The NFL is heading into it’s final week, and we already know that the two teams that playing in last year’s Super Bowl will not be returning. With the Denver Broncos and Carolina Panthers both eliminated from the playoffs, a new champion will be crowned, and the NFL has plenty of exciting options. Will it be the up-and-coming Dallas Cowboys, led by a pair of rookies blowing records out of the water? Will it be the Oakland Raiders, whom success has avoided in the past decade and a half? Will it be the Pittsburgh Steelers or Green Bay Packers, teams with championship pedigree looking to add to their already proud trophy case?
Regardless of the answer, the NFL has plenty of intrigue. And it doesn’t matter, because nobody is watching.
TV ratings for the NFL are at a low, unseen in recent years. Fewer and fewer fans are watching, buying merchandise, and identifying the NFL as the destination for their attention and their dollars. Many critics have tried to identify the reason for the slow demise of the NFL. Some blame deflate-gate, and the punishment of Tom Brady. Some blame Colin Kaepernick, claiming the NFL has endangered ideas of patriotism. Others complain of the punishments for celebrations, that the fun of the game is being stripped before our eyes.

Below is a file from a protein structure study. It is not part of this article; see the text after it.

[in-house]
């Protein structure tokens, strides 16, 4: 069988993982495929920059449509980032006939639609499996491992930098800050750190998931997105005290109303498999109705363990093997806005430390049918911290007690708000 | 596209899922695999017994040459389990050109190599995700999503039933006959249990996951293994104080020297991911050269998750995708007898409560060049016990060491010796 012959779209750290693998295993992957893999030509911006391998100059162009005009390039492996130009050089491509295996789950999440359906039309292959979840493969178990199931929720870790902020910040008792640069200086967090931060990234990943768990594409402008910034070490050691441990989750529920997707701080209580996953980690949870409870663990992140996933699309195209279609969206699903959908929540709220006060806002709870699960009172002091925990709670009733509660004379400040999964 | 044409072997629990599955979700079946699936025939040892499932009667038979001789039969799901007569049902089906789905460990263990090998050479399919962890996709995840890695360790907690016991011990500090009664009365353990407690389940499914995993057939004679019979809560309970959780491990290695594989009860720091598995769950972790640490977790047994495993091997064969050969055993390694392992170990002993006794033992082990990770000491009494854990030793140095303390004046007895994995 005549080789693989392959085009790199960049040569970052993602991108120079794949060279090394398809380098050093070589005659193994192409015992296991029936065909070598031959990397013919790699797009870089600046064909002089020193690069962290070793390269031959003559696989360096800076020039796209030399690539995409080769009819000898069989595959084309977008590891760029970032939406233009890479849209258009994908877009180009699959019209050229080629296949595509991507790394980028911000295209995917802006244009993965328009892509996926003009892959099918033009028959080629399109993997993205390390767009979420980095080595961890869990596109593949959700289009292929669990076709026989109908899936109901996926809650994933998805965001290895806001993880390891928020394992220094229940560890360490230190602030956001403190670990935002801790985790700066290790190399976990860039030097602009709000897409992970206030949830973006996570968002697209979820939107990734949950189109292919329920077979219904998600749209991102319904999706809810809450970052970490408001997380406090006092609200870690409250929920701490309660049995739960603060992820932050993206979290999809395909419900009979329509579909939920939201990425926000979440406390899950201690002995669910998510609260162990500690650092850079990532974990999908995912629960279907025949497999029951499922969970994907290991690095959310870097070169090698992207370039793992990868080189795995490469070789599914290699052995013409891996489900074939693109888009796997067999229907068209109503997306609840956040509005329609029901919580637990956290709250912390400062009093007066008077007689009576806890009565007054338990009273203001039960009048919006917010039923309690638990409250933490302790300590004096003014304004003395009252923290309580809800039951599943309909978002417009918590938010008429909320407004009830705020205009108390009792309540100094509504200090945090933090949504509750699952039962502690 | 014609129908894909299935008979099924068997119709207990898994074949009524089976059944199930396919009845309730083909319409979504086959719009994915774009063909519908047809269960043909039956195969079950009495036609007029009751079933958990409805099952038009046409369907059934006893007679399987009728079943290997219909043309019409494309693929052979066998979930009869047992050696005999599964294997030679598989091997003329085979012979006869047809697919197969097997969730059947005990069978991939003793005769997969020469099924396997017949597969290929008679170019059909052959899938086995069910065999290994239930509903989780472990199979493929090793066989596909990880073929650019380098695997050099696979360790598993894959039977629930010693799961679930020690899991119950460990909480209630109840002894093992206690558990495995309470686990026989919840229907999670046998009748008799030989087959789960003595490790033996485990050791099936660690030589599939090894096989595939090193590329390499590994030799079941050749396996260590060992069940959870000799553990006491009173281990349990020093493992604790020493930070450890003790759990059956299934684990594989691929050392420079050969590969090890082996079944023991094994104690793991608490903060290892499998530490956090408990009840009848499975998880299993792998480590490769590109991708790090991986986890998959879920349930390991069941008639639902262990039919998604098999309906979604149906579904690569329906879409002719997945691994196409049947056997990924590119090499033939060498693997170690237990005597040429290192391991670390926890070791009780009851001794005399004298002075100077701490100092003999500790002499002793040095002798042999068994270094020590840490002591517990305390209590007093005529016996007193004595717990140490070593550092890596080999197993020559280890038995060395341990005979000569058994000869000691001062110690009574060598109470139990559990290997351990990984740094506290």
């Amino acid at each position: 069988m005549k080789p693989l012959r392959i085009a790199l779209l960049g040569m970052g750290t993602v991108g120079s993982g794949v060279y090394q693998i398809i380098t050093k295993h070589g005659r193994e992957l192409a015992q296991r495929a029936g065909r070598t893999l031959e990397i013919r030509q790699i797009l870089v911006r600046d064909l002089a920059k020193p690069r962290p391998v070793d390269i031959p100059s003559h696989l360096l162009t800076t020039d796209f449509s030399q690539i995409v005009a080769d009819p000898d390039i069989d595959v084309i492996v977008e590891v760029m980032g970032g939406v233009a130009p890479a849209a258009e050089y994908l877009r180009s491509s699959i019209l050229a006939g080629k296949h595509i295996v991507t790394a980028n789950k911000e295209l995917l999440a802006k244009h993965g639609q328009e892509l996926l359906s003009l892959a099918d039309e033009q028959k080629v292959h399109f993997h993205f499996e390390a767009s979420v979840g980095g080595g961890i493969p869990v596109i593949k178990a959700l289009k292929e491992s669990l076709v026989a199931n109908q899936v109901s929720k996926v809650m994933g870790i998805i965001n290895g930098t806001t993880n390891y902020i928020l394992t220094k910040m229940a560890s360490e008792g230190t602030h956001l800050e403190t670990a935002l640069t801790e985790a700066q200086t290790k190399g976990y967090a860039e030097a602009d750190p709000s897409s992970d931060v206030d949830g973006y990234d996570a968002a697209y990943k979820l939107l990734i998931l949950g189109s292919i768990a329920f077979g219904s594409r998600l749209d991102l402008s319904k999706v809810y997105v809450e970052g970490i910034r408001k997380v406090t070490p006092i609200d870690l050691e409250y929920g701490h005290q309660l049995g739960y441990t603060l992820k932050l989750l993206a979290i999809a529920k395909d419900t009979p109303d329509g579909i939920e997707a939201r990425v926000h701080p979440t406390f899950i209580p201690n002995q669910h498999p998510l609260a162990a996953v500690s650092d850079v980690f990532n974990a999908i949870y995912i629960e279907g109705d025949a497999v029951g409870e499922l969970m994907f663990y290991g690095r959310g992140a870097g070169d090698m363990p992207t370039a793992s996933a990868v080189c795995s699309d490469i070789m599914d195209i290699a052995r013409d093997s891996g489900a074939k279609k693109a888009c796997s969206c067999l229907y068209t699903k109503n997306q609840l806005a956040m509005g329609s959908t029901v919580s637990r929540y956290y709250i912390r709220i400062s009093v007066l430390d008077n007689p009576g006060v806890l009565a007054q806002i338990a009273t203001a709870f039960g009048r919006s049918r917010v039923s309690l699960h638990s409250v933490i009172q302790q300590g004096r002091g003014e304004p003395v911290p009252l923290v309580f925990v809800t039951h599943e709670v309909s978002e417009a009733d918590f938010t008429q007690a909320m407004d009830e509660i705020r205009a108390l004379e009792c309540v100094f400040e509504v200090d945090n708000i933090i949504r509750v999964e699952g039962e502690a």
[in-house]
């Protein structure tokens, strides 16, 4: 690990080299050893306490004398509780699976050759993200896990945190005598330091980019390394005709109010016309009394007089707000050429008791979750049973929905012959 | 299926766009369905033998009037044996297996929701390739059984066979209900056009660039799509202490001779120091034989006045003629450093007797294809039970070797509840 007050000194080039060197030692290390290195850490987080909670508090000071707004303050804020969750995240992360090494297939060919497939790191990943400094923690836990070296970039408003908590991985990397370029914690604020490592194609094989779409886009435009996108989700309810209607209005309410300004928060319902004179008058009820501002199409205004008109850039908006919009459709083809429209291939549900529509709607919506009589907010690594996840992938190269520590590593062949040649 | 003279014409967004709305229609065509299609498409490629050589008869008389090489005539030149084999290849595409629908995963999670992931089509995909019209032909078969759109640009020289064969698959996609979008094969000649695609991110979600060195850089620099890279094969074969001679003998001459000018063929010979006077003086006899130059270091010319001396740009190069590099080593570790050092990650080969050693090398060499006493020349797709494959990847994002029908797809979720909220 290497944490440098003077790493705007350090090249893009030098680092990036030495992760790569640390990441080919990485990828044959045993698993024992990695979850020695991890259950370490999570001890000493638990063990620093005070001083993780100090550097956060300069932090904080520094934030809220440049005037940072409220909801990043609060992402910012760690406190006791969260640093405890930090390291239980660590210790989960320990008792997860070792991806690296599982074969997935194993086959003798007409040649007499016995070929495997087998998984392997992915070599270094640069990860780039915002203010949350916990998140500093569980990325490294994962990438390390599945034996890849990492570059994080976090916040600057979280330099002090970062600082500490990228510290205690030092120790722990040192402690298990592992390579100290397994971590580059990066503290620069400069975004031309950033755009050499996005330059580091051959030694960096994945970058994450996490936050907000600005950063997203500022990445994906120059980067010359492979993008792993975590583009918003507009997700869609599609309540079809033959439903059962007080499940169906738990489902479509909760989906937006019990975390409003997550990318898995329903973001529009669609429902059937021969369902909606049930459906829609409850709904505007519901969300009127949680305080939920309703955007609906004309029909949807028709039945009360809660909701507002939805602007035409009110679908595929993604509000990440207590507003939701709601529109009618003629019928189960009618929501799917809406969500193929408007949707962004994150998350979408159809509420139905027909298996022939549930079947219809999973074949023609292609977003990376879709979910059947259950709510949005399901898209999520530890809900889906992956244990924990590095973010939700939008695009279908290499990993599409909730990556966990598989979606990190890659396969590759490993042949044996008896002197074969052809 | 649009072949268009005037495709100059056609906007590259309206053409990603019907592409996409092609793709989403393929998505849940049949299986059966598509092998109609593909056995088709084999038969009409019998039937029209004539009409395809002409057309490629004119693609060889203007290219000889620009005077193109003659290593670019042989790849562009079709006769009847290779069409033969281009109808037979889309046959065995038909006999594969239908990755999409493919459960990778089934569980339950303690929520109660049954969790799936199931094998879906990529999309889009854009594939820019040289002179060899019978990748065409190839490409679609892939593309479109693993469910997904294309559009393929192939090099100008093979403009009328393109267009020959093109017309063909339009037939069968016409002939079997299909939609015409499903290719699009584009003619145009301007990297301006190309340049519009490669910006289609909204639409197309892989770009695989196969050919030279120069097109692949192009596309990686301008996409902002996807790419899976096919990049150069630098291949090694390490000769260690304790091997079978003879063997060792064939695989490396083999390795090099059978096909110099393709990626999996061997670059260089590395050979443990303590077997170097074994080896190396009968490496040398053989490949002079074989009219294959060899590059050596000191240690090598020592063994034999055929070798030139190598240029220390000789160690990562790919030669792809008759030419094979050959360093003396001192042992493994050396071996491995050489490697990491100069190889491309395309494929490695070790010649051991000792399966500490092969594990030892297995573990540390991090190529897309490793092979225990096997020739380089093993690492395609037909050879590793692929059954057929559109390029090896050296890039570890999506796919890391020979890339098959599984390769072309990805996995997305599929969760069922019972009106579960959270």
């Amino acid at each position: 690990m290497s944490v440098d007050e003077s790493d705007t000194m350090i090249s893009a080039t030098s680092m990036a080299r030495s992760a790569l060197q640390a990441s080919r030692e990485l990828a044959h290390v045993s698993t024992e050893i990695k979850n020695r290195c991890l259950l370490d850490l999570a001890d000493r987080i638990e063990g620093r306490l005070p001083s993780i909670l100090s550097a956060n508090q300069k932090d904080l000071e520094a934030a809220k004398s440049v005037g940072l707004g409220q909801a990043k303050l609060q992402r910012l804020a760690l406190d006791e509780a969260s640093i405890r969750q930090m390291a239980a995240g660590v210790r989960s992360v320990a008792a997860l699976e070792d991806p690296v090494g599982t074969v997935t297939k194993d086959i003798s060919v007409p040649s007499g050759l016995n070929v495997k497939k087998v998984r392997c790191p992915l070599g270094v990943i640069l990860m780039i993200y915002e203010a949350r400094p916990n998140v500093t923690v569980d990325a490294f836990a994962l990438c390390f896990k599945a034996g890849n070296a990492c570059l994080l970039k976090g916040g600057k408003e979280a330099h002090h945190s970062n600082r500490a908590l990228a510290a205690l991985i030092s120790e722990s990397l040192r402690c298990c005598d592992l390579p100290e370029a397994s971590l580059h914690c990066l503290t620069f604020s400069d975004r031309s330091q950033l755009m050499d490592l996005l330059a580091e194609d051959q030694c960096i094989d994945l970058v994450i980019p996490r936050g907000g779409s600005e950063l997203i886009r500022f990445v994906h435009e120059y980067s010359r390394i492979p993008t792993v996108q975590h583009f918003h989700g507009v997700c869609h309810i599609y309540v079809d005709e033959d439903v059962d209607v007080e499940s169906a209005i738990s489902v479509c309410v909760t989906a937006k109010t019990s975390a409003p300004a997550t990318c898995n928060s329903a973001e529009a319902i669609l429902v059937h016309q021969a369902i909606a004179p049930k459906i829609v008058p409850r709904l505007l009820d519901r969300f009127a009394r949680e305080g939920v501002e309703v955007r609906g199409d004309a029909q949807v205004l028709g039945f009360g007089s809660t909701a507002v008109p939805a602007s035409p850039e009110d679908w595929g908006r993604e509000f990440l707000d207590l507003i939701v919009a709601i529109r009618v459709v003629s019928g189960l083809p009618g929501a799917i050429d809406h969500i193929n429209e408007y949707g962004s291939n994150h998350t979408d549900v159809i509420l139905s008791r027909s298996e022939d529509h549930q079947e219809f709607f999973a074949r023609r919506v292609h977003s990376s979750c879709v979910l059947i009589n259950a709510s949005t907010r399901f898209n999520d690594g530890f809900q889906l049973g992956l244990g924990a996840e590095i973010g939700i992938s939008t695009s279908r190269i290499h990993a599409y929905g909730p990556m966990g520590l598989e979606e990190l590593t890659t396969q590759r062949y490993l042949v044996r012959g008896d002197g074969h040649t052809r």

In any case, the NFL must do something to keep up with their fans. They have to be willing to listen, to pay attention to where the sports world is going, and how they can keep up. If they continue to believe that they know what is best for the sport, belligerently ignoring what the fans and players are asking for, you are going to see a massive dismissal of the sport as a whole.
Baseball just saw two fan bases stimulate the entire sport with their contest in the World Series. Hockey has been using social media to brilliantly connect with fans and garner attention in America and beyond. Basketball is constantly investigating ways to maintain their hold on the audience, including discussions of advertising on jerseys. In all cases, the sports world is looking around and trying to figure out where they belong in the future, and the NFL has demonstrated a critical inability to have those conversations.
Football is a tough sell as it is. The health risks for young people have always been staggering, and something that should make parents very uncomfortable. If the NFL doesn’t find ways to not only improve the health but also ensure that fans are still paying attention, this could be the beginning of the end for football as we know it in America.